Tuesday, May 19, 2015

Collocation in English

As you learn English, it's very important to develop an understanding of words that are regularly used together. Words that go together are called collocations. Knowing them will make your English sound more natural.

Here are some collocations with the verb take.

Choose the best collocation in these sentences. If you make a mistake, don't worry. Just remember it and don't repeat it.

1) Who was that ___ man you were talking to?

2) Drive carefully, the road gets ___ soon.

3) There are some ___ mountains outside the town.

4) I work in a ___ building.

5) The company is hoping to ___ a profit this year.

6) They've ___ their decision.

7) ___ a photo of him.

8) What does he ___ for a living?

9) She got a ___ education in London.

10) Do I have time to take a ___ shower?

The answers 
1 = handsome, 2 = narrow, 3 = low, 4 = tall, 5 = make
6 = changed, 7 = take, 8 = do, 9 = good, 10 = quick

Friday, May 8, 2015

5 Heat Idioms

It's heating up (the weather is getting warmer) here in Spain.

Did you know that to heat up is also used to describe a situation that is becoming intense, or angry:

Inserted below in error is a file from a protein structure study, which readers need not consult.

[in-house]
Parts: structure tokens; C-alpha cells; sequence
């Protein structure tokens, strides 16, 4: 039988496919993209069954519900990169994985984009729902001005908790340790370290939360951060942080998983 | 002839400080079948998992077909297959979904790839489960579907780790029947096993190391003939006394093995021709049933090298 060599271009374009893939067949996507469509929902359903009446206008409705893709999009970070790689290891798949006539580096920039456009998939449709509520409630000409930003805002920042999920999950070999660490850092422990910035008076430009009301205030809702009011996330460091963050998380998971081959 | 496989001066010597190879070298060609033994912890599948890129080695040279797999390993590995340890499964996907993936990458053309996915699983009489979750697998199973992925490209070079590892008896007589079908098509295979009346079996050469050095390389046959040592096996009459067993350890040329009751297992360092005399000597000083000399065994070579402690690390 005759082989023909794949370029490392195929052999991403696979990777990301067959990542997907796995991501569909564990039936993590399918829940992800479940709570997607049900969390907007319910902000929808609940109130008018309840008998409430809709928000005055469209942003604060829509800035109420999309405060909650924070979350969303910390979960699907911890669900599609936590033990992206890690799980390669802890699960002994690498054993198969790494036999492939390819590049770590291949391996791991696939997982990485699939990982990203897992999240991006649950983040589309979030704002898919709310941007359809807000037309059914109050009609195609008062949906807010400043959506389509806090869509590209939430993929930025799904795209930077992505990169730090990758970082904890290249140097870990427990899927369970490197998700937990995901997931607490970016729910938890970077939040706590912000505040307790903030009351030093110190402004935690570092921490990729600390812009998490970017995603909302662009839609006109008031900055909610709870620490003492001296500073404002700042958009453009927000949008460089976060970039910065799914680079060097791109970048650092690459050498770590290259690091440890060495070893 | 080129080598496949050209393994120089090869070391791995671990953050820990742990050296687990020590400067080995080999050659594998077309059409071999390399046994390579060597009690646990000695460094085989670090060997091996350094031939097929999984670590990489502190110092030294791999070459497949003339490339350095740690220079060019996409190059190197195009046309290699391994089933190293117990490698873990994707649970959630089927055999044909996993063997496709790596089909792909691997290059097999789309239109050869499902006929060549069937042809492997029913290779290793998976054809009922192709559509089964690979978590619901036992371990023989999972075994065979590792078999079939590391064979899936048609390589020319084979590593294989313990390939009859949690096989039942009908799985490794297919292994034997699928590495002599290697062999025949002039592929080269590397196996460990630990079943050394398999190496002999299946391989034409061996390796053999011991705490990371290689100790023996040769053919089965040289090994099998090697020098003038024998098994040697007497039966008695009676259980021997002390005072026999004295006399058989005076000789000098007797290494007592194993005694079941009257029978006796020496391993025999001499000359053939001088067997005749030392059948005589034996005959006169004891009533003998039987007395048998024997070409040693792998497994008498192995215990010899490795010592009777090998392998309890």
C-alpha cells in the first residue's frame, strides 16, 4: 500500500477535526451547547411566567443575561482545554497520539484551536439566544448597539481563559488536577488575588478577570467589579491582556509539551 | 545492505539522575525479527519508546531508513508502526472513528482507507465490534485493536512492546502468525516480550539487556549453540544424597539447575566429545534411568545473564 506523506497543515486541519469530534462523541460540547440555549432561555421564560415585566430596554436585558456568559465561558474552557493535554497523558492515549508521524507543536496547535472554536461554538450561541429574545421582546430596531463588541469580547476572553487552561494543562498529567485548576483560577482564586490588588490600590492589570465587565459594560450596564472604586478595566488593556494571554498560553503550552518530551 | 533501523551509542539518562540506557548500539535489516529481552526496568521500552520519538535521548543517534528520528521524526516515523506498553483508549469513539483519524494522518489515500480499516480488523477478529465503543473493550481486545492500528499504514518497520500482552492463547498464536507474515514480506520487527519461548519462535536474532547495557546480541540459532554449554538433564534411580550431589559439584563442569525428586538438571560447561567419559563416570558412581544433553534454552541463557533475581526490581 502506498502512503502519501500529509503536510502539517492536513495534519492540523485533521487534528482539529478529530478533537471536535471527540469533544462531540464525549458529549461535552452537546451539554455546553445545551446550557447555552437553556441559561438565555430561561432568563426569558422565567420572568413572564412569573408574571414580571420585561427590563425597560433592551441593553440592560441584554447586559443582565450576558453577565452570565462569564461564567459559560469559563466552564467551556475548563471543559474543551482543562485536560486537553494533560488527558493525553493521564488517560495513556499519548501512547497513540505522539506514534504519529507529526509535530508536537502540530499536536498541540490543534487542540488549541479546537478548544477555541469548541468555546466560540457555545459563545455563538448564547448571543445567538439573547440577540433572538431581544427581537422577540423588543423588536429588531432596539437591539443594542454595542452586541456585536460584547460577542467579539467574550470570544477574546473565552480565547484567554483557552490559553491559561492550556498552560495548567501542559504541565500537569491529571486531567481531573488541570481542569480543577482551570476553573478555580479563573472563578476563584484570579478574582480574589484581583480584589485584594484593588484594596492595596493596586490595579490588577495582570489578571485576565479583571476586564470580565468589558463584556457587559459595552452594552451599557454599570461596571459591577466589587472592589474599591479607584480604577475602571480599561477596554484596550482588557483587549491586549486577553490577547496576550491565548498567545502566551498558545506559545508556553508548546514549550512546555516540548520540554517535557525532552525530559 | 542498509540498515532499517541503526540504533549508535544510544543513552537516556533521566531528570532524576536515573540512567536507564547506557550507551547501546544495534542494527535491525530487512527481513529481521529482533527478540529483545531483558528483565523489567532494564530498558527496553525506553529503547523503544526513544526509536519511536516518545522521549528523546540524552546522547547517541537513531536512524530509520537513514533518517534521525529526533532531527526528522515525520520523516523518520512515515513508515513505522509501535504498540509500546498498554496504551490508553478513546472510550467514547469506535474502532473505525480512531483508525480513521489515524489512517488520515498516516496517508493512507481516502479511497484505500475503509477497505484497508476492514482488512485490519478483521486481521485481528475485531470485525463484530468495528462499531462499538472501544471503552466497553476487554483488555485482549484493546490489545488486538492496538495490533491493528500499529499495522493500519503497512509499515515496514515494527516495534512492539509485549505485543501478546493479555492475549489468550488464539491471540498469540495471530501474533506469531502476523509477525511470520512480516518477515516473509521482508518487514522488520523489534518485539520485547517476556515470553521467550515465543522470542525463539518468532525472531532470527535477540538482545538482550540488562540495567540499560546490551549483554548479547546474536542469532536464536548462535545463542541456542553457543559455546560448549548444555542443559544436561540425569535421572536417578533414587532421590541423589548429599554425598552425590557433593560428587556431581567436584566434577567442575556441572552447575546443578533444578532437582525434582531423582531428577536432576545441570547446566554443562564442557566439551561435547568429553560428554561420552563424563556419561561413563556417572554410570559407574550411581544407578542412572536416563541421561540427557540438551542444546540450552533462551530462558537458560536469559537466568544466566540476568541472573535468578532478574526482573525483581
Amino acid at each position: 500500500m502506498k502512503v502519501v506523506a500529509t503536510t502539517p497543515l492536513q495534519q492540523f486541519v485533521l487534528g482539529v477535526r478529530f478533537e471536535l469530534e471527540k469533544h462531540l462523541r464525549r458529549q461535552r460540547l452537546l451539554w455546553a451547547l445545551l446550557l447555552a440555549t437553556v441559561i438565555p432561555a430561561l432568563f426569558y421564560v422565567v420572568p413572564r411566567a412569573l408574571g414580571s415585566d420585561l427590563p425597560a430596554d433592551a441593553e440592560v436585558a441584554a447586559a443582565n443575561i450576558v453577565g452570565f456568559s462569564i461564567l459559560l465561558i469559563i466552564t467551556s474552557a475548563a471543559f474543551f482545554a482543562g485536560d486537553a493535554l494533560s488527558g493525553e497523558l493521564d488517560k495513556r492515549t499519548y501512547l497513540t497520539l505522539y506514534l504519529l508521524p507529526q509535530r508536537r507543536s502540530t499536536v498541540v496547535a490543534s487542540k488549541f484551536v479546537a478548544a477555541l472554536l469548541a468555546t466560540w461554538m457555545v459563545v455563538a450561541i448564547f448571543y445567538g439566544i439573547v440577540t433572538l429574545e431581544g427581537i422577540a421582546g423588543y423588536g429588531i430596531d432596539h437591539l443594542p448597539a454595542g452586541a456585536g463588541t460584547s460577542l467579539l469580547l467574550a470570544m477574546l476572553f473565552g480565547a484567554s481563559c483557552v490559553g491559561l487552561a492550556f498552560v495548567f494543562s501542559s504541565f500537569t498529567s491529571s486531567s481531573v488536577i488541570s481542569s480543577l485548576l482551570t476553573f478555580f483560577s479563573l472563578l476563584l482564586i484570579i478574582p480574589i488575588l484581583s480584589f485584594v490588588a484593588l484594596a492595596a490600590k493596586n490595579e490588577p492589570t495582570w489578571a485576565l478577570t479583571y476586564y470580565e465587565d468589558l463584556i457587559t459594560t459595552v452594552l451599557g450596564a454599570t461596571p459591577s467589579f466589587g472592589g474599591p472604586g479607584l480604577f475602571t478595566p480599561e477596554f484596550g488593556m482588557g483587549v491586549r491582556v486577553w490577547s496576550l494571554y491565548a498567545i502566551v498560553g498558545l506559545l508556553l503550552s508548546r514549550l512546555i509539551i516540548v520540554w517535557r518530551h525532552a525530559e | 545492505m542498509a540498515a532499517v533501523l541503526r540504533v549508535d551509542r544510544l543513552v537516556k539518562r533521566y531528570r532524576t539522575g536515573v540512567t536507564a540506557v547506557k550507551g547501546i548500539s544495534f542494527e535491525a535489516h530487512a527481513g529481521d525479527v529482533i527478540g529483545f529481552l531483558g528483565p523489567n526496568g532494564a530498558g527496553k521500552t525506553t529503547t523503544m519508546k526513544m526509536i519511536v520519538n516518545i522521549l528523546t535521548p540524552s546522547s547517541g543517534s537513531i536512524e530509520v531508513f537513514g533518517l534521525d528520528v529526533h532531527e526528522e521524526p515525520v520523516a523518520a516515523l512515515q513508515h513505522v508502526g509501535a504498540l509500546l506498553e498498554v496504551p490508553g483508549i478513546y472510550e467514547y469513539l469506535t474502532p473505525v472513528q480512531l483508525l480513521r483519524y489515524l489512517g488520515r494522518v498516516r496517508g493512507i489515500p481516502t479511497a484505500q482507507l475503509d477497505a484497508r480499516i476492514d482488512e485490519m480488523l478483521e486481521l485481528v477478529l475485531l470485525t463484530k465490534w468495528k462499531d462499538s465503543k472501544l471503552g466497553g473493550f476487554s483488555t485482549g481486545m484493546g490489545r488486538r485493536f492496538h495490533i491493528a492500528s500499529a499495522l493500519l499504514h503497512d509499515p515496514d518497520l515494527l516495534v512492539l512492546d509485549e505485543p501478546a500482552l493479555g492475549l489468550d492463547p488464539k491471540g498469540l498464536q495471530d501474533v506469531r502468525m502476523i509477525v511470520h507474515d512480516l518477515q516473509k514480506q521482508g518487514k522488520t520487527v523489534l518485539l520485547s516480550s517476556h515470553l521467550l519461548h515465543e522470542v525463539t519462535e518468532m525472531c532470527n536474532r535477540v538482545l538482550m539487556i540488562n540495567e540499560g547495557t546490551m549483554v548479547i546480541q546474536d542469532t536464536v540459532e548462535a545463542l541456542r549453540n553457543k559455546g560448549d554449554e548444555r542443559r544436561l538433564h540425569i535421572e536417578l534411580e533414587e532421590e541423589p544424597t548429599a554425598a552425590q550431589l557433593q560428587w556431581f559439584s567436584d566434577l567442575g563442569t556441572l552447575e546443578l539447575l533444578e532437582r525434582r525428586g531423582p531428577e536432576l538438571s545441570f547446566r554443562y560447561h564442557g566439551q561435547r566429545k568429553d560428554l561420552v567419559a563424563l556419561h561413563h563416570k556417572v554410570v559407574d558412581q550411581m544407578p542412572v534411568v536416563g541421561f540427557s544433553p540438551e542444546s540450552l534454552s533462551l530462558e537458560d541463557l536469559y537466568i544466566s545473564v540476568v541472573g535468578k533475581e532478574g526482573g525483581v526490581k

"The conversation started to heat up so I decided to leave."

Here are five other heat related expressions.

Take the heat

If you can take the heat you can take criticism and handle stressful situations.

"Don't worry, if the project fails and the boss gets angry, I'll take the heat for us."

A dead heat

A dead heat is when there is no single winner - two or more participants tie for first place.

"The horse race finished in a dead heat."

In the heat of the moment

When you do or say something in the heat of the moment, it is because you are too angry or excited to think properly.

"She was so angry that in the heat of the moment she threw her pen at me! She apologised and we laughed about it later."

The heat is on

When the heat is on, a situation is becoming more difficult and busy.

"There are only 5 more days until the election, so the heat is on."

If you can't stand the heat, get out of the kitchen.

If the pressure is too much for you, stop. It is used when someone is not good at dealing with stressful situations.

"Being President is a hard job and if you can't stand the heat, you should get out of the kitchen."